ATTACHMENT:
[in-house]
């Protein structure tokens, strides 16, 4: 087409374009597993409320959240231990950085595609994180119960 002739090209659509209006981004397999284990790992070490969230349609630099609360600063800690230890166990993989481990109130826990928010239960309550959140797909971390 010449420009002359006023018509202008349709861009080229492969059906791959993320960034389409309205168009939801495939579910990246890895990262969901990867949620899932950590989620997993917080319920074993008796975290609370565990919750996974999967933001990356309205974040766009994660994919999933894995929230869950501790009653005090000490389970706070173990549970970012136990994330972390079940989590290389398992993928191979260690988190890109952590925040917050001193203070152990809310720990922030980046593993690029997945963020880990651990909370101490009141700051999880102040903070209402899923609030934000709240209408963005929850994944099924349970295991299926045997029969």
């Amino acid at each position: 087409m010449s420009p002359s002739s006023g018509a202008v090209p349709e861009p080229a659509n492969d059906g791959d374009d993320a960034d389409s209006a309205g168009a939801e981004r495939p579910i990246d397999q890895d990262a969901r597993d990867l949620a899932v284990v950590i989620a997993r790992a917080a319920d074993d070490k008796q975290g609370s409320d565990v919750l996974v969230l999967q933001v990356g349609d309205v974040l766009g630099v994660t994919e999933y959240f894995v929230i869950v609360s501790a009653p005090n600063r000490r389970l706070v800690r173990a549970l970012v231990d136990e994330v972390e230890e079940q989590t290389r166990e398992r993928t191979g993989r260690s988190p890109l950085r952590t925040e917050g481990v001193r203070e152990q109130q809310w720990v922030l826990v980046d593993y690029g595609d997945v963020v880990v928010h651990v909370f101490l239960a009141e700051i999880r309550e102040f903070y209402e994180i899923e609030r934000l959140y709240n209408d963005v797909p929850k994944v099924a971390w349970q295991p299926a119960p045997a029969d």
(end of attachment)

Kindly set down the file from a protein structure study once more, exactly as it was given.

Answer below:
[in-house]
């Protein structure tokens, strides 16, 4: 087409374009597993409320959240231990950085595609994180119960 002739090209659509209006981004397999284990790992070490969230349609630099609360600063800690230890166990993989481990109130826990928010239960309550959140797909971390 010449420009002359006023018509202008349709861009080229492969059906791959993320960034389409309205168009939801495939579910990246890895990262969901990867949620899932950590989620997993917080319920074993008796975290609370565990919750996974999967933001990356309205974040766009994660994919999933894995929230869950501790009653005090000490389970706070173990549970970012136990994330972390079940989590290389398992993928191979260690988190890109952590925040917050001193203070152990809310720990922030980046593993690029997945963020880990651990909370101490009141700051999880102040903070209402899923609030934000709240209408963005929850994944099924349970295991299926045997029969």
């Amino acid at each position: 087409m010449s420009p002359s002739s006023g018509a202008v090209p349709e861009p080229a659509n492969d059906g791959d374009d993320a960034d389409s209006a309205g168009a939801e981004r495939p579910i990246d397999q890895d990262a969901r597993d990867l949620a899932v284990v950590i989620a997993r790992a917080a319920d074993d070490k008796q975290g609370s409320d565990v919750l996974v969230l999967q933001v990356g349609d309205v974040l766009g630099v994660t994919e999933y959240f894995v929230i869950v609360s501790a009653p005090n600063r000490r389970l706070v800690r173990a549970l970012v231990d136990e994330v972390e230890e079940q989590t290389r166990e398992r993928t191979g993989r260690s988190p890109l950085r952590t925040e917050g481990v001193r203070e152990q109130q809310w720990v922030l826990v980046d593993y690029g595609d997945v963020v880990v928010h651990v909370f101490l239960a009141e700051i999880r309550e102040f903070y209402e994180i899923e609030r934000l959140y709240n209408d963005v797909p929850k994944v099924a971390w349970q295991p299926a119960p045997a029969d």